Most benefits unchanged if pension plans are terminated: American AirlinesPosted On: Jan. 24, 2012 12:00 AM CST
FORT WORTH, Texas—Trying to ease employees' pension worries, a top AMR Corp. executive says most American Airlines Inc. employees will not lose any of their accrued benefits if the airline's massively underfunded pension plans are terminated.
“For those whose pension benefits are vested, if the pension plans are terminated, more than 90% of participants would see no reduction in their pension benefits accrued” as of the Nov. 29, 2011, bankruptcy filing by AMR, Jeff Brundage, AMR senior vp-human resources, wrote in a letter distributed Monday to employees.
Excluding upper management and pilots, fewer than 2% of pension plan participants, “in the remaining work groups, primarily those at the highest compensation levels,” would see a reduction in accrued benefits, Mr. Brundage wrote.
American Airlines did not disclose how much benefits earned by top paid employees—such as long-service pilots—would be reduced if the airline's pension plans were terminated and taken over by the Pension Benefit Guaranty Corp.
The maximum annual benefit the PBGC guarantees to a 65-year-old retiree in plans taken over in 2011 is $54,000 per participant if pension plan payments begin at normal retirement age.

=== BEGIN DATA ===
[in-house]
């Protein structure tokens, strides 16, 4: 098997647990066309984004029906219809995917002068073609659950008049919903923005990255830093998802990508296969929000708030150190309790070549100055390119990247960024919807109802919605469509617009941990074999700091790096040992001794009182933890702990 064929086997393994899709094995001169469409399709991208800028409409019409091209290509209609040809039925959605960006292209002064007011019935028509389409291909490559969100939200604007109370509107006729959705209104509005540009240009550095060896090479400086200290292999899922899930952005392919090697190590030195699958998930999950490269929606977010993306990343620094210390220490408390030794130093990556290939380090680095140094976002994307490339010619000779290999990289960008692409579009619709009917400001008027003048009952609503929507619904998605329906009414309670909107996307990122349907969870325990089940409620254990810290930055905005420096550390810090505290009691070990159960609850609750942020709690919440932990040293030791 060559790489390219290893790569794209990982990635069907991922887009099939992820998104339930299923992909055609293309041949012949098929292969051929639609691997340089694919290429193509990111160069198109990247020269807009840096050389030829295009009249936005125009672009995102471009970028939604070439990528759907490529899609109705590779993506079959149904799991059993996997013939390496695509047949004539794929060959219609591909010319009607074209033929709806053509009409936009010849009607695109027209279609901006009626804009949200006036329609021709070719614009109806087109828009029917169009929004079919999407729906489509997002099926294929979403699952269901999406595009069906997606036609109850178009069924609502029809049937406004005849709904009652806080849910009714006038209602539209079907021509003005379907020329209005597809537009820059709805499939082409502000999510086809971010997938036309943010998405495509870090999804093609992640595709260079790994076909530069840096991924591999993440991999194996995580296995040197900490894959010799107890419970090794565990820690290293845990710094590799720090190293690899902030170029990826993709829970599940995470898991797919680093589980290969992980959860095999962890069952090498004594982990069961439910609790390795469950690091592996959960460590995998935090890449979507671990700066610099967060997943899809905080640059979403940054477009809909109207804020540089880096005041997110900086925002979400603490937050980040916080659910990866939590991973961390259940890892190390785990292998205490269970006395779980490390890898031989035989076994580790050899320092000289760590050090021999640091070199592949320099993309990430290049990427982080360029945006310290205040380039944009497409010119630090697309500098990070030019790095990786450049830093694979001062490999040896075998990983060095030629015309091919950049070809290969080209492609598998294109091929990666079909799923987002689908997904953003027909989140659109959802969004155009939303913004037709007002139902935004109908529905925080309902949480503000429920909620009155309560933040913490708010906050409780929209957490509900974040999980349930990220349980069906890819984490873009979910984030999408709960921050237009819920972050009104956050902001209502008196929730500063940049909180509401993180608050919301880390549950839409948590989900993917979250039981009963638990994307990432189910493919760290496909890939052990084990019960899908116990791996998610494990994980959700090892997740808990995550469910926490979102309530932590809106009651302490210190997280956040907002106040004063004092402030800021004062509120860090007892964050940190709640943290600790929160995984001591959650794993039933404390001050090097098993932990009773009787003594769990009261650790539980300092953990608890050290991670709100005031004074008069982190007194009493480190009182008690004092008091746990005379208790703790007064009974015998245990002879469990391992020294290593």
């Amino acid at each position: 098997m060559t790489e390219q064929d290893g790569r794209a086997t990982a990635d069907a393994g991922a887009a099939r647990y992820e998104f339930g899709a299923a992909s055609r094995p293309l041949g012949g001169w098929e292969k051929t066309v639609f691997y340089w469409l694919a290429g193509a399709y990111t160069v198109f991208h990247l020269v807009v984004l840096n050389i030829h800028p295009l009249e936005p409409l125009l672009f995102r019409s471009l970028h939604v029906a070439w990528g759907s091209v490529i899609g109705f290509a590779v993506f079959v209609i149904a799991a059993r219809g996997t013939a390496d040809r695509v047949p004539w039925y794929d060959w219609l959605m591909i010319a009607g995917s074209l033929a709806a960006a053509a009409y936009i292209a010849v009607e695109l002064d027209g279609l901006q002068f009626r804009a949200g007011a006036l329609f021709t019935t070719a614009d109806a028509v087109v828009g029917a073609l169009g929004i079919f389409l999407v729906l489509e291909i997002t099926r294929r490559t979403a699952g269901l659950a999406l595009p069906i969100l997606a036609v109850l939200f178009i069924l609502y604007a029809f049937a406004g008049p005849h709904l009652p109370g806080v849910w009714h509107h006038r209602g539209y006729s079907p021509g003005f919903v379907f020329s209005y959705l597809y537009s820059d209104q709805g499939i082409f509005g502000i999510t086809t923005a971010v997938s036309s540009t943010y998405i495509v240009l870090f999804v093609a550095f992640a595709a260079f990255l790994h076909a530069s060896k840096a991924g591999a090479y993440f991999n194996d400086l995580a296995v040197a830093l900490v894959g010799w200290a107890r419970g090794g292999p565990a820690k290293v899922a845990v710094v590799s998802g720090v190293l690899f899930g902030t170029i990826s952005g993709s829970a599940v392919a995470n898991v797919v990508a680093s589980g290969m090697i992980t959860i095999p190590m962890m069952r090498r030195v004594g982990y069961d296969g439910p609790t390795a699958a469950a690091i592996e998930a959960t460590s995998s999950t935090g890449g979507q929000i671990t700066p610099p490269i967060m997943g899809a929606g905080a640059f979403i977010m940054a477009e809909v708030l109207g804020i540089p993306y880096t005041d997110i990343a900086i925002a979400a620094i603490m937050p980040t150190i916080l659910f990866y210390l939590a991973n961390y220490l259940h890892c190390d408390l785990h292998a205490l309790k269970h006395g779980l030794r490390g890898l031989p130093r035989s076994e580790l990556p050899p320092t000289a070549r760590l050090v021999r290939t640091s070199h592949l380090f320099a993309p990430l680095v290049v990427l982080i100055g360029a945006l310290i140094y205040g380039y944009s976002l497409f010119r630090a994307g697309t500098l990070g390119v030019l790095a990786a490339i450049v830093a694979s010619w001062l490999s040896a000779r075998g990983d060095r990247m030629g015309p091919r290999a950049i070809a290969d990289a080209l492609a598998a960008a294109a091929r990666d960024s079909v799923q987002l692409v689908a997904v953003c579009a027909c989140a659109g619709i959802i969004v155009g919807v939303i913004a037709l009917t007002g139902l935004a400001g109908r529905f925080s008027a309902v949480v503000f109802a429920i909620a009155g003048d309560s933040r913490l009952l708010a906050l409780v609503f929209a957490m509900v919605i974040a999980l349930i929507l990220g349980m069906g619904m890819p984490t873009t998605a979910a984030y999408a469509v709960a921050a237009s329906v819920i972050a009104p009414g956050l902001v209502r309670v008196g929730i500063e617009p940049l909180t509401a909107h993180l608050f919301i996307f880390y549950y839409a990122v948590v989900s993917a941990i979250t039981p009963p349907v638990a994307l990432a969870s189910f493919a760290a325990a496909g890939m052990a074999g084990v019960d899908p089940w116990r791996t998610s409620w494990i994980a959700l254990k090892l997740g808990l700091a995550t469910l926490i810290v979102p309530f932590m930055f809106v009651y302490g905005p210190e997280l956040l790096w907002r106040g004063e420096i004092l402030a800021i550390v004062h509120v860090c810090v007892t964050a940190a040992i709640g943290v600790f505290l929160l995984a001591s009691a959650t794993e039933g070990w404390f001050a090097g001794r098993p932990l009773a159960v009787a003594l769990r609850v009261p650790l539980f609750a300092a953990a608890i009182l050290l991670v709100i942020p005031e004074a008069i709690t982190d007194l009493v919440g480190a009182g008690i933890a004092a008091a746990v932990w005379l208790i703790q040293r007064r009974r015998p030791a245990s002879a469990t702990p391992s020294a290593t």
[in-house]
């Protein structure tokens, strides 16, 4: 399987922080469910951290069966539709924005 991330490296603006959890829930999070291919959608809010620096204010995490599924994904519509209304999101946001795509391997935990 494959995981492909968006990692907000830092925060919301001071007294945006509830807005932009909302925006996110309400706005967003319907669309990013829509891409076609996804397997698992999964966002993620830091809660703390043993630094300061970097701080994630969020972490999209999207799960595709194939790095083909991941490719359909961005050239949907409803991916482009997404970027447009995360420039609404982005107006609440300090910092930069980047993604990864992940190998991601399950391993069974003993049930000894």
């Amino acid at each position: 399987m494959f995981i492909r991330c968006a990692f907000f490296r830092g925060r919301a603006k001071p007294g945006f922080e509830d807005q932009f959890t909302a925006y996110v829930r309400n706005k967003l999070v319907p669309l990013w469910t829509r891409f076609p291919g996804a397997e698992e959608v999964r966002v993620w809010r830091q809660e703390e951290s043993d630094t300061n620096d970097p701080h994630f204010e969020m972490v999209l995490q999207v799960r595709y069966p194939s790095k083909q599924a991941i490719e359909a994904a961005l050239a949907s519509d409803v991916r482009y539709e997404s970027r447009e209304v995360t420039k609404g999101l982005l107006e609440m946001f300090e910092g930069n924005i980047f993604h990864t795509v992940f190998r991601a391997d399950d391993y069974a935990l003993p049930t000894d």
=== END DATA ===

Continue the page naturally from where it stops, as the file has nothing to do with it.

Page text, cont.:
American Airlines has not said yet whether it intends to terminate its four pension plans, which have about 130,000 participants.
However, an American Airlines spokesman said last month that the airline's pension plans are “very expensive” and it spends more on them than competitors spend on their retirement plans.
“Given American's plans to reduce its costs to a more reasonable level in line with industry norms, these costs and many other factors are considerations when deciding whether to continue the pension plans,” the spokesman said.
If American Airlines were to terminate the plans, the PBGC could be hit with its biggest loss ever.
According to preliminary PBGC estimates, the four plans have about $8.3 billion in assets and about $18.5 billion in promised benefits.
The PBGC said if the plans were to fold, the agency would be liable for about $17 billion in benefits, resulting in an $8.7 billion loss to the agency.
None of American Airlines' key competitors offer ongoing defined benefit plans.